Hygiene: How to Stay Clean in the Serene (Woods)

Kate Brown17 May, 2016

How many times will we take showers? What are the bathrooms like? How do I stay clean in the woods? These are questions that Adventure Treks’ students and parents ask a lot. It can be a little confusing and intimidating to try to figure out how hygiene works in the woods. While it’s definitely different than your normal, nightly bathroom routine, it’s surprisingly easy to stay clean outside.


Students are often nervous about how many times they will get to shower. But after just a few days, they usually forget that they’re not washing their hair every day! Students don’t feel unclean or “gross” because they’re in a completely different environment with different expectations. The experience of sharing meals outside with a bunch of friends surrounded by nature helps students forget that they’ve gone several days without washing their hair. We’re also near water quite often, meaning we get to splash around and “rinse off” any dirt and grime. The showers that we do take are planned strategically for when they’re most needed—like after each backpack and right before flying home.


Students will learn how to use the bathroom in a variety of ways throughout the trip. At times, we’ll be camping in the “front country,” meaning we will have some amenities like flush or vault toilets and running water. Other times, we’ll be camping in the “backcountry,” referring to a wilderness campsite that we hike, canoe, etc. to that doesn’t have amenities. At the beginning of the trip, we’ll spend time going over how to use the bathroom when there are no facilities.

Regardless of what bathrooms are available, we always have toilet paper, hand sanitizer, and soap on-hand.


In order to stay hygienic and avoid the spread of germs, we wash our hands all the time. We set up a dromedary, or drom for short, at every campsite. This is a storage bag with a spout that allows students to wash their hands with soap and running water, much like they would with a sink. Students wash their hands before every meal and after each trip to the bathroom, no matter where we are on the trip.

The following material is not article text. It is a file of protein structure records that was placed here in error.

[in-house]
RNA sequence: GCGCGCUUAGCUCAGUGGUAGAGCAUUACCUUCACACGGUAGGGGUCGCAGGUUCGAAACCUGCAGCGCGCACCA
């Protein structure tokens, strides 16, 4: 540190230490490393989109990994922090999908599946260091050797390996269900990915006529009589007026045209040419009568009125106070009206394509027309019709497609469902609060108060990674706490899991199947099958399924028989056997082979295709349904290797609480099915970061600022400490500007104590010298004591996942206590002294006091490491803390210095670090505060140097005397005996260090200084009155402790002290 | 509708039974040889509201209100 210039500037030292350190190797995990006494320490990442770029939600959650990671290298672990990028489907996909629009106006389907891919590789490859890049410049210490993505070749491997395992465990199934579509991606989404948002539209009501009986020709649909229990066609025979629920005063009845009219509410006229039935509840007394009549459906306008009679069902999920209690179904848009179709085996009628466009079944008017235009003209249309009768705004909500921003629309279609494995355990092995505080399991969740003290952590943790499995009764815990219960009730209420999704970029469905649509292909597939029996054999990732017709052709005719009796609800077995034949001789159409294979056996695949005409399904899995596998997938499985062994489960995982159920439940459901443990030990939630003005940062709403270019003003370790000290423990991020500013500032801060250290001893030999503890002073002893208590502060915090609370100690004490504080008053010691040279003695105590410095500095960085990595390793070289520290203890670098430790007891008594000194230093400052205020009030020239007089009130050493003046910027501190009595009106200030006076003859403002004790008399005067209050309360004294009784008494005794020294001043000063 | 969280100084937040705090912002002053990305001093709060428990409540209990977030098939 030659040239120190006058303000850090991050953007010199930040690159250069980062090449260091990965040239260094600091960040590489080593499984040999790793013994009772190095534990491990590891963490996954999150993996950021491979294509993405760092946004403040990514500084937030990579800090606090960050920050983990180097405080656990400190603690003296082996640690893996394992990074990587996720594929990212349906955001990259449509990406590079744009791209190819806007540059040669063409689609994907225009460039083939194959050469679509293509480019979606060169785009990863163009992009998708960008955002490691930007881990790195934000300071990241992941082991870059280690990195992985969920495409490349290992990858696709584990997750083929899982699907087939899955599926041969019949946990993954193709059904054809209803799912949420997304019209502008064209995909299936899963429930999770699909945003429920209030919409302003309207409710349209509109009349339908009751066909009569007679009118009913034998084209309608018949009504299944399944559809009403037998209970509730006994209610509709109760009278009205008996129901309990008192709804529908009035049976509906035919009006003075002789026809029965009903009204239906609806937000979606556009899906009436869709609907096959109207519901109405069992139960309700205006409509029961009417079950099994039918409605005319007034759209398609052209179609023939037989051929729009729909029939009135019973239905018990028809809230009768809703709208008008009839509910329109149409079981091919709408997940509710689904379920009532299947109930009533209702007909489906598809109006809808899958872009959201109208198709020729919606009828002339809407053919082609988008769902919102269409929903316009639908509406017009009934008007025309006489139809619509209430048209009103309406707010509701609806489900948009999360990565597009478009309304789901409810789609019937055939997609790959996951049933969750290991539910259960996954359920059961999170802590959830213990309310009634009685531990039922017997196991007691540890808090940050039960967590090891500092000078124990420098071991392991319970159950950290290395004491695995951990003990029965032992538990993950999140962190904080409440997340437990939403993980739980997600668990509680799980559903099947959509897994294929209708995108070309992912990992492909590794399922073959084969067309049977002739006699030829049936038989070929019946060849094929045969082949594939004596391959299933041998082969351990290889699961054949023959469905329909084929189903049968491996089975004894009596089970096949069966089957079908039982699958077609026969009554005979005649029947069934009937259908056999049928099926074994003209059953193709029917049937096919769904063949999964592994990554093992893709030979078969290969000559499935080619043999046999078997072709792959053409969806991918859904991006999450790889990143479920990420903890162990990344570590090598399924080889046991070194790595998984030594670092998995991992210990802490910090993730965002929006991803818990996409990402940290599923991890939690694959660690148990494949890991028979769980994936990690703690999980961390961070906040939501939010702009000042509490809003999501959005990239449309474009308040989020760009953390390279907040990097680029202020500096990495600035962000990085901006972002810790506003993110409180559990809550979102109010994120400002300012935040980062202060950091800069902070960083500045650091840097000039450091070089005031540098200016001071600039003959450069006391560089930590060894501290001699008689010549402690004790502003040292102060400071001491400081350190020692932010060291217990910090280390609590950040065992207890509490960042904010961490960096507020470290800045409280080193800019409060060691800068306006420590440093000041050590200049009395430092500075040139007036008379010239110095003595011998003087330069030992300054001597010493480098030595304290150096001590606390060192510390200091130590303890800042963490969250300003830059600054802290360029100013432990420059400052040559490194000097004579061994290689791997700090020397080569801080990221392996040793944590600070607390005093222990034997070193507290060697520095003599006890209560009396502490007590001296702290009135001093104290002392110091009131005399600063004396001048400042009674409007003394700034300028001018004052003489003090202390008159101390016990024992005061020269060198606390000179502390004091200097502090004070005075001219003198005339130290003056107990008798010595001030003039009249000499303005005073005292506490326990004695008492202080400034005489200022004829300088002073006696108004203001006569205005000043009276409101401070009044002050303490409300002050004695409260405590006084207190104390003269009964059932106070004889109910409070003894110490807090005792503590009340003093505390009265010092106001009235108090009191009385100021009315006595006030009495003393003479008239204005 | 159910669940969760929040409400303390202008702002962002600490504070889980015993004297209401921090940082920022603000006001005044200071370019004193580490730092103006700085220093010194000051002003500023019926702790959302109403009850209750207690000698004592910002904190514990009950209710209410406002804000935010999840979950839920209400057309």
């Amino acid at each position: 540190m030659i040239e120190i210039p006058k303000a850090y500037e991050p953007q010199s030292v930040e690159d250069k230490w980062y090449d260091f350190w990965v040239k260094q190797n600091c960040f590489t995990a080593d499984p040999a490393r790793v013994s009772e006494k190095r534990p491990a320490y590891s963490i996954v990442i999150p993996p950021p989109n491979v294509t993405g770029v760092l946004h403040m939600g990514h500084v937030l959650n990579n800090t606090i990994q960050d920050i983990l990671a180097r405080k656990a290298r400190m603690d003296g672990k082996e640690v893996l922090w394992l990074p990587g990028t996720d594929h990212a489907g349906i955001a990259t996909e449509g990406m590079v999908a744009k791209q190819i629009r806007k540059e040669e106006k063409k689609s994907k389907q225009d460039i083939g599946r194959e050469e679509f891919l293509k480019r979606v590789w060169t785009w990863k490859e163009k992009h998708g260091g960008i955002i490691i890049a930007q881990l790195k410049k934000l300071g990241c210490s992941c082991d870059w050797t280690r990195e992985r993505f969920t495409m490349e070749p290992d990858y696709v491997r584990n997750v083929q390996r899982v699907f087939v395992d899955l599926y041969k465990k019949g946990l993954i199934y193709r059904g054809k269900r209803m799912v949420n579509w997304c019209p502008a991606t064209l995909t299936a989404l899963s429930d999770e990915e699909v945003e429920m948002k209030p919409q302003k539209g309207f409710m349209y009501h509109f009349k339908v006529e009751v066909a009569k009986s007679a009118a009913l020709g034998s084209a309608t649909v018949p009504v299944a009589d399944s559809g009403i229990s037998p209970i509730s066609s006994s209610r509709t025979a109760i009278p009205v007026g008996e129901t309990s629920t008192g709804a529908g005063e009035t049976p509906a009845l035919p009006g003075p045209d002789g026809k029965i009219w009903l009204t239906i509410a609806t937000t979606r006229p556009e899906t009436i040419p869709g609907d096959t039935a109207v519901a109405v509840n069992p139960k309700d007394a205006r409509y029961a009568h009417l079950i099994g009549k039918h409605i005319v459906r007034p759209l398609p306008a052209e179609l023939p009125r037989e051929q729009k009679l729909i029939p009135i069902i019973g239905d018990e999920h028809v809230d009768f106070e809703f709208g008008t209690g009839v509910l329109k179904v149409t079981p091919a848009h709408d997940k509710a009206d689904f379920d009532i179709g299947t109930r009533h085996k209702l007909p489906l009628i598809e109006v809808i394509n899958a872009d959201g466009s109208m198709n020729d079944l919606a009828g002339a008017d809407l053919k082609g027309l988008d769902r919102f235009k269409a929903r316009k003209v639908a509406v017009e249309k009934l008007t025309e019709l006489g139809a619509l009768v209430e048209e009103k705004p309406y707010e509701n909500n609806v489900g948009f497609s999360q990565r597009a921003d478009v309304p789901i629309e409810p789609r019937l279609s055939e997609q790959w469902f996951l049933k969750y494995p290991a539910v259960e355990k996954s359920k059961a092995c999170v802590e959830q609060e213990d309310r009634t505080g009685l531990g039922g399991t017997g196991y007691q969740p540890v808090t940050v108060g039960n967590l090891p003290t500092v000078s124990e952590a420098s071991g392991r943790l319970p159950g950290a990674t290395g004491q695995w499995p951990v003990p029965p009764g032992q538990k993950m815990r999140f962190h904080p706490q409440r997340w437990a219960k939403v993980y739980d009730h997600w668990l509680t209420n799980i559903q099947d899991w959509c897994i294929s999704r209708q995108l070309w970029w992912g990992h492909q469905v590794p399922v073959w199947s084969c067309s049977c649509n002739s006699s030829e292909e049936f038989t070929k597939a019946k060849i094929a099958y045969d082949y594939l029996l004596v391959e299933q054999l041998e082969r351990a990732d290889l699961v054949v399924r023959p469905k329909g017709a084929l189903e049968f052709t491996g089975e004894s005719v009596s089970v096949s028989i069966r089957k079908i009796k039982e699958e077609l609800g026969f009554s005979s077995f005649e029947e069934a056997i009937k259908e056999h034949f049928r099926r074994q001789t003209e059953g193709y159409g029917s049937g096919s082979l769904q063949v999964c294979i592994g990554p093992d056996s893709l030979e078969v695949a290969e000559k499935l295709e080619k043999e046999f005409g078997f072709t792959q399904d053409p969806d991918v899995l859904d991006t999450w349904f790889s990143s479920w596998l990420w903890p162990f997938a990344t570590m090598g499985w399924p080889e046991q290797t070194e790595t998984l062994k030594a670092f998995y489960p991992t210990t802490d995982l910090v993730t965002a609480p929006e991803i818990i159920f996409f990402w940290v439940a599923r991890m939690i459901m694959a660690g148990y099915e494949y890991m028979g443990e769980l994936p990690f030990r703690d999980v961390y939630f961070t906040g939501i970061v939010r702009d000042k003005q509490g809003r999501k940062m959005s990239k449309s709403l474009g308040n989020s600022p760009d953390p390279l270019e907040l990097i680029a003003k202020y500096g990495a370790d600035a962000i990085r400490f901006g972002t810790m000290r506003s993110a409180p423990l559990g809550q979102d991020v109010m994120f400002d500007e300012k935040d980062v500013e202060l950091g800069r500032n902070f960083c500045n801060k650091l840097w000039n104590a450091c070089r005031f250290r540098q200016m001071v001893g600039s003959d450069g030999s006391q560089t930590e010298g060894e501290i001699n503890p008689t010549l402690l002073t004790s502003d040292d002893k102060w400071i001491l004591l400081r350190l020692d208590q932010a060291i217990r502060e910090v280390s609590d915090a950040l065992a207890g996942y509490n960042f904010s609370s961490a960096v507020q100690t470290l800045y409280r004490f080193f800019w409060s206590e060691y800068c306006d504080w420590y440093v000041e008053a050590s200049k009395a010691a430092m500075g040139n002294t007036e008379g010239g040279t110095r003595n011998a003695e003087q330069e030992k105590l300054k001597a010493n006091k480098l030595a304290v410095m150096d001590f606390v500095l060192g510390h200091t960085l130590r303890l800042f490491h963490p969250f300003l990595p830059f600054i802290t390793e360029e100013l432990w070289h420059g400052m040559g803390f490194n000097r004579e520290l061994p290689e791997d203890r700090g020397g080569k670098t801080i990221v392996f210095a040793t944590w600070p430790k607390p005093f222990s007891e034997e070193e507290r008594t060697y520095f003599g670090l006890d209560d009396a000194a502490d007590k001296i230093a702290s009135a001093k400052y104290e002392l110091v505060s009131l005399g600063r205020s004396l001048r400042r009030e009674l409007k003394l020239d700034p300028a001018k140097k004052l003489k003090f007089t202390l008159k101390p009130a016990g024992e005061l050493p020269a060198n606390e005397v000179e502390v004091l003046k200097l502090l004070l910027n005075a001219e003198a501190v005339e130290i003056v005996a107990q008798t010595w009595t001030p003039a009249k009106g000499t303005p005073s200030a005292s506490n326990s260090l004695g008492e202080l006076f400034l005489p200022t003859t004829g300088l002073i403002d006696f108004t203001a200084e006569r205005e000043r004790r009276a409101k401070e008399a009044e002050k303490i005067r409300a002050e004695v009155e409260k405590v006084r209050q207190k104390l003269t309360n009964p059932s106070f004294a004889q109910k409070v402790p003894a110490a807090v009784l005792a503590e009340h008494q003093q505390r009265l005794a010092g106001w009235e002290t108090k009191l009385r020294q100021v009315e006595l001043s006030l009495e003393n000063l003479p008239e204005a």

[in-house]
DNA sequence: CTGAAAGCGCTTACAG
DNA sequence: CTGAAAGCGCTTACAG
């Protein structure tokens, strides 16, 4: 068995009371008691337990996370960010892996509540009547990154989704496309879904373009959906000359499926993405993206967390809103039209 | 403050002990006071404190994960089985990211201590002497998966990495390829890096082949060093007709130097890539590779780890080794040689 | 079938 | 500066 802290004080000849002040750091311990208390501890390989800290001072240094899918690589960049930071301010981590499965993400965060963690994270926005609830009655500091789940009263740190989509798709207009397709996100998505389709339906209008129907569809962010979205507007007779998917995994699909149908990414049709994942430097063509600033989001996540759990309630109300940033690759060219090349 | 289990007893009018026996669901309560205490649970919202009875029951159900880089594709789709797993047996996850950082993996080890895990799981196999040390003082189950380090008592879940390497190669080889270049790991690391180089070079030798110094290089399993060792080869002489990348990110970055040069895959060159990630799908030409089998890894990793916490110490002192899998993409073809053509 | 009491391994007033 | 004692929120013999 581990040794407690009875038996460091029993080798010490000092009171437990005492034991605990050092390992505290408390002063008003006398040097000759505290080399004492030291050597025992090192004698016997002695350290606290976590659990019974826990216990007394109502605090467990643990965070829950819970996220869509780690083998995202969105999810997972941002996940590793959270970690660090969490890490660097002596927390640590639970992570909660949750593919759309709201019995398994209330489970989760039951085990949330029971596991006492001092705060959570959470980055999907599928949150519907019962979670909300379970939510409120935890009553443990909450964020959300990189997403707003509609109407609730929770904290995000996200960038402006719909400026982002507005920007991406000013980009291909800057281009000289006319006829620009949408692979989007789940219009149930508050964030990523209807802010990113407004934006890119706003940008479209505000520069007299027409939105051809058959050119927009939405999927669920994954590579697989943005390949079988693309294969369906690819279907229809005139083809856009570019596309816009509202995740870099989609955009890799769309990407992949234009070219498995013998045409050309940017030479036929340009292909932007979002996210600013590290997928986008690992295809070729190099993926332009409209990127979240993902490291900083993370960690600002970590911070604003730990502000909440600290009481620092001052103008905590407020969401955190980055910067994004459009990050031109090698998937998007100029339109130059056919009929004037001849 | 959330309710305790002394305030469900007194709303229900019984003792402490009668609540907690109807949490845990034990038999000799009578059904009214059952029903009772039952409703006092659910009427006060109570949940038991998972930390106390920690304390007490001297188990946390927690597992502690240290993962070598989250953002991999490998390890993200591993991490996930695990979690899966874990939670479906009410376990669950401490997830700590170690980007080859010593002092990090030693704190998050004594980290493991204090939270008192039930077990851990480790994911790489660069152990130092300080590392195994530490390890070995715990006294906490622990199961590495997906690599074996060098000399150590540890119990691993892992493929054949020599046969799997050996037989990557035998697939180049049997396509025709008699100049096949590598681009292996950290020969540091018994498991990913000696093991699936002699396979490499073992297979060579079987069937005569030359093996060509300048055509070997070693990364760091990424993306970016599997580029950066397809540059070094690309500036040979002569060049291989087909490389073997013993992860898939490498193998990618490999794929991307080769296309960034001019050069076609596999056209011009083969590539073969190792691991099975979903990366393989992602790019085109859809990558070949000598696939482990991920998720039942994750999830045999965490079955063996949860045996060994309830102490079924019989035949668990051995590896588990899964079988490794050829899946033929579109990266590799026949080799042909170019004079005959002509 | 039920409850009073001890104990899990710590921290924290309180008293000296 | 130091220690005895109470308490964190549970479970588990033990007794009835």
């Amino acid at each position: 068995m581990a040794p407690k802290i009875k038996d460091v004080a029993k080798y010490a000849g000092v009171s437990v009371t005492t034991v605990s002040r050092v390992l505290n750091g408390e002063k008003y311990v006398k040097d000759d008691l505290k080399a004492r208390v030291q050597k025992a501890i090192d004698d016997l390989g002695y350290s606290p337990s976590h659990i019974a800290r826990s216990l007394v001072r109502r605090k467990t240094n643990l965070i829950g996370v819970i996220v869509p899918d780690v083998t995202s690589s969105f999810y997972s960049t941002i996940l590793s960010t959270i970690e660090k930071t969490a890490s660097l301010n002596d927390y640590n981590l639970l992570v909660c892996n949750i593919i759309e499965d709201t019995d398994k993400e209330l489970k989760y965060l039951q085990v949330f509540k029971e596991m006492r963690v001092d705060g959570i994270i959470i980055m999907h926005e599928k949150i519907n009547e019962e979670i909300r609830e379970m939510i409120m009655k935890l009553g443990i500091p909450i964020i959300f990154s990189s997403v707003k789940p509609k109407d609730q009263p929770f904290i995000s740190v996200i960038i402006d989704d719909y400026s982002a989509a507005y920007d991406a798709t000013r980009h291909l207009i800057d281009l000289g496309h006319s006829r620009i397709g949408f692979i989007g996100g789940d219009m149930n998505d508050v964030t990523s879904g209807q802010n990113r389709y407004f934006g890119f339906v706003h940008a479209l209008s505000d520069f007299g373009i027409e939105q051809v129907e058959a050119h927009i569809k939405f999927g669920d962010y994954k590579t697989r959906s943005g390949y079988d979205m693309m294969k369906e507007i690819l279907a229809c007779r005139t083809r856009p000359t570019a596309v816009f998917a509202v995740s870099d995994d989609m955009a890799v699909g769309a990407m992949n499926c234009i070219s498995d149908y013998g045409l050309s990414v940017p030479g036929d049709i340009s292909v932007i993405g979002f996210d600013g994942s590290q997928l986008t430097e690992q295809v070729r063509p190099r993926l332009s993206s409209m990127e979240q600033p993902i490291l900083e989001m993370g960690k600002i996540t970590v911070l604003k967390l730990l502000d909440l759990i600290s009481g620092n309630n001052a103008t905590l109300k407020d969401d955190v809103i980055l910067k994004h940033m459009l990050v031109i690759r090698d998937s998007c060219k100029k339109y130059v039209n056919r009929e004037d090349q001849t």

Each trip’s detailed packing list (available in CampInTouch for enrolled families) has a section on what to bring in terms of toiletries, but here are a few more “pro tips.” (We recommend putting all liquid items in Ziploc bags to prevent them from spilling in your duffel bag.)

  • Shampoo, conditioner, soap, shaving razor: Small travel bottles work best, and pack only enough for 3–4 showers. If you bring bar soap, don’t forget a case. Leave your loofa and washcloth at home—they won’t be able to dry fully and will stay wet (and smell mildewy) in your bag. Bring disposable razors instead of the reusable or more expensive ones.
  • Wipes: Students appreciate having body and/or face wipes on the trip. For backpacking where weight and space are limited, bring a smaller portion in a quart-sized Ziploc.
  • Brush/comb, hair ties, bobby pins: We recommend bringing extra hair ties. You can pack a small, travel-sized brush, hair ties, and bobby pins/clips in one Ziploc bag.
  • Toothbrush, toothpaste, floss: Bring a manual toothbrush—not an electric one, as we will not have electrical outlets to charge them. We recommend packing it in a plastic travel case or its own Ziploc bag. Bring one large (regular-sized) tube of toothpaste for front country camping, and one small travel-sized tube for backpacking. Don’t forget your floss!
  • Deodorant: It’s absolutely OK to bring deodorant, but remember: the more fragrant, the more bugs and mosquitoes it will attract! On backpacking sections, we’ll recommend that students not bring their deodorant because they’ll sweat most of it off and attract more insects. Please DO NOT bring spray deodorants, perfume, or cologne (e.g. Axe body spray). And remember—if one person is stinky, we’re all stinky!
  • Sunscreen, lip balm, lotion: We use sunscreen every single day on our trips, so lotion isn’t usually necessary. If you do need extra lotion, please bring unscented lotion and pack it in a travel-sized bottle. You’ll need to bring a few containers of lip balm with SPF.
  • Menstrual products: Due to limited space, we recommend throwing away external packaging and packing tampons, pads, and pantiliners in a Ziploc bag, nylon stuff sack, or toiletries bag. We recommend bringing a smaller, separate stuff sack or toiletries bag for backpacking. Our instructors also carry menstrual products at all times.
  • Contact lenses, solution, glasses: Bring enough contacts to last you the trip, plus one extra pair in a container; a travel-sized bottle of solution; and your normal contacts container. We also recommend bringing an extra pair of glasses, just in case.
  • Miscellaneous items: Optional items include Q-tips, tweezers, nail clippers, hand sanitizer, cotton balls, etc.

If you have any more questions about hygiene on an Adventure Treks trip, give us a call at 828-698-0399!


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